8. 8. Rubric vs. Checklist Checklists have not judgment of quality. Checklists can only be used when “present or absent” is a sufficient criterion for quality.
    9. 9. Rubric vs. Checklist Rubrics include descriptors for each targeted criterion. Rubrics provide a scale which differentiates among the descriptors.
    10. 10. What is a rubric? Descriptors Each level of performance should have descriptors which clearly indicate what is necessary to achieve that level of performance. Example Organization of Thought (4-points): “Work is clearly organized and includes a diagram or step-by-step analysis.” criterion point value descriptor
    11. 11. The parts of a rubric: R u b r ic S t a n d a r d s o f E x c e l le n c e C r it e r ia I n d ic a t o rs
    12. 12. Determining Standards ofExcellence How many degrees of quality should you include? Should you use language or numbers? If language, what descriptive terms should you use? Should you weigh the items?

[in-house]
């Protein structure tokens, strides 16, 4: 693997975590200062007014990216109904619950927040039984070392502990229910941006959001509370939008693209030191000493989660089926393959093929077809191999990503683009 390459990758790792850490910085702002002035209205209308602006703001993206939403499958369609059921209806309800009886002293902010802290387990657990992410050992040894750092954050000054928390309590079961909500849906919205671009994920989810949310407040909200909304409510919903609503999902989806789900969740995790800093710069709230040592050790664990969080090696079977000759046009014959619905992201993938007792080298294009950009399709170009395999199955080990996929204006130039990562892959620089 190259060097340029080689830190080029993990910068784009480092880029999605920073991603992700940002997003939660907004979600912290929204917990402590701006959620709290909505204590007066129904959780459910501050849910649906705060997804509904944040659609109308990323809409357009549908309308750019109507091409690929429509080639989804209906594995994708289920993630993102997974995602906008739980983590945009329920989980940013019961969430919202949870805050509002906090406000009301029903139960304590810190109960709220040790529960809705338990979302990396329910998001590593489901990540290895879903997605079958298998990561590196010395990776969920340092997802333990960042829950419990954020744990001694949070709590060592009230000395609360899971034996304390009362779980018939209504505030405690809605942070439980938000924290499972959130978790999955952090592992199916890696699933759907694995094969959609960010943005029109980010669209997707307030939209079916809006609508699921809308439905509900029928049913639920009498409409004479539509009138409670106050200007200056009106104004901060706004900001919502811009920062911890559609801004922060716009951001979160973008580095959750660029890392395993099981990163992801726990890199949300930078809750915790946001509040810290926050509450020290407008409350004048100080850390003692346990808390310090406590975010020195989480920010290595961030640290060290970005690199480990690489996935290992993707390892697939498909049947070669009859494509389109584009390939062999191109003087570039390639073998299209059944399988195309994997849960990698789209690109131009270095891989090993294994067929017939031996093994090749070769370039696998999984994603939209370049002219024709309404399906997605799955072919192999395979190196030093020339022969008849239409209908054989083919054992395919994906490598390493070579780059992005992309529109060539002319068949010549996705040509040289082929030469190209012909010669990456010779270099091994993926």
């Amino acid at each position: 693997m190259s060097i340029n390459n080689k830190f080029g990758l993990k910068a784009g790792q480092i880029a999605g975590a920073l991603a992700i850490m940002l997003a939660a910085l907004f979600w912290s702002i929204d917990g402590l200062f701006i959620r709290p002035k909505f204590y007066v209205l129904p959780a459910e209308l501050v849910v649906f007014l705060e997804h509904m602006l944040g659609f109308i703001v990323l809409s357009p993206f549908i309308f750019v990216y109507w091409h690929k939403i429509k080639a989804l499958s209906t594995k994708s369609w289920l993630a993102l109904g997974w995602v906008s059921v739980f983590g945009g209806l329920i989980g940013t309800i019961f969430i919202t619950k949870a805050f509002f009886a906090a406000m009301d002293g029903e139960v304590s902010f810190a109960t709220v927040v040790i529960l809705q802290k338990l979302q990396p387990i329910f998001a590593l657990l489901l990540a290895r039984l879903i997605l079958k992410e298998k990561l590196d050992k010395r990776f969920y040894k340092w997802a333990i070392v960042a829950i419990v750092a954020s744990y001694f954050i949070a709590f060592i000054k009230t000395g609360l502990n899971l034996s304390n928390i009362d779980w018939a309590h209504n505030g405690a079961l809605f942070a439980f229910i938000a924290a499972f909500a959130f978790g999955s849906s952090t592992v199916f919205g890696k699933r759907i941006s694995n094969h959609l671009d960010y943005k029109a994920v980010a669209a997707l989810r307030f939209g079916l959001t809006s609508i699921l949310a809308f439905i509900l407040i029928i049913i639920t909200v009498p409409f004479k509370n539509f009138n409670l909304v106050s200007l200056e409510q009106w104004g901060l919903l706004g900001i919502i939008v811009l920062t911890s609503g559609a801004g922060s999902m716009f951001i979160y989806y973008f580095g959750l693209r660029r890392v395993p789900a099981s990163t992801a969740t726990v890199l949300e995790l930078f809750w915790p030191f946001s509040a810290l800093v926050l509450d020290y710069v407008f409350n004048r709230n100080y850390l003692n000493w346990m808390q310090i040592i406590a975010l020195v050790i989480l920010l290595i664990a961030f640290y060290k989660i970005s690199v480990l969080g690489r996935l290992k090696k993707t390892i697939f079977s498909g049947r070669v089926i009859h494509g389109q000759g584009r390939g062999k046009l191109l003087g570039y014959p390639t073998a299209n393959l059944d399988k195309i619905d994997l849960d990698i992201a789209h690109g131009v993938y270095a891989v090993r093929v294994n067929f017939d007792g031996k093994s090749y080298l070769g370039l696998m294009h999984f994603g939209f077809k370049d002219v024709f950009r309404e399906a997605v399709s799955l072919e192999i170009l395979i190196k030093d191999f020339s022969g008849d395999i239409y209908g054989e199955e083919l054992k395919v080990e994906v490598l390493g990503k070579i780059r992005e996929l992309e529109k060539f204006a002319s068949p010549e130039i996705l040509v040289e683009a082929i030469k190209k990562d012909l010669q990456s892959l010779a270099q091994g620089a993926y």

13. 13. Criteria The specific areas for assessment Focus areas for instruction Clear and relevant Age appropriate Form and function represented Objectives
    14. 14. Indicators Descriptors of level of performance for the criteria Conclusion includes whether the findings supported the hypothesis, possible sources of error, and what was learned from the experiment. Clear, observable language Examples for learners
    15. 15. How do rubrics alterinstruction? The teacher commits to teaching quality. The teacher commits to assisting the student self-assess. The focus is on each product and/or performance. The labels are removed from students. Specificity appears in all communications. Everyone gives and receives feedback.
    16. 16. Whom does a rubric assist? It is a feedback system for students to judge a product or performance. It is a feedback tool for teachers to provide clear, focused coaching to the learner. It is a system that promotes consistent and meaningful feedback over time. It is a communication tool for parents.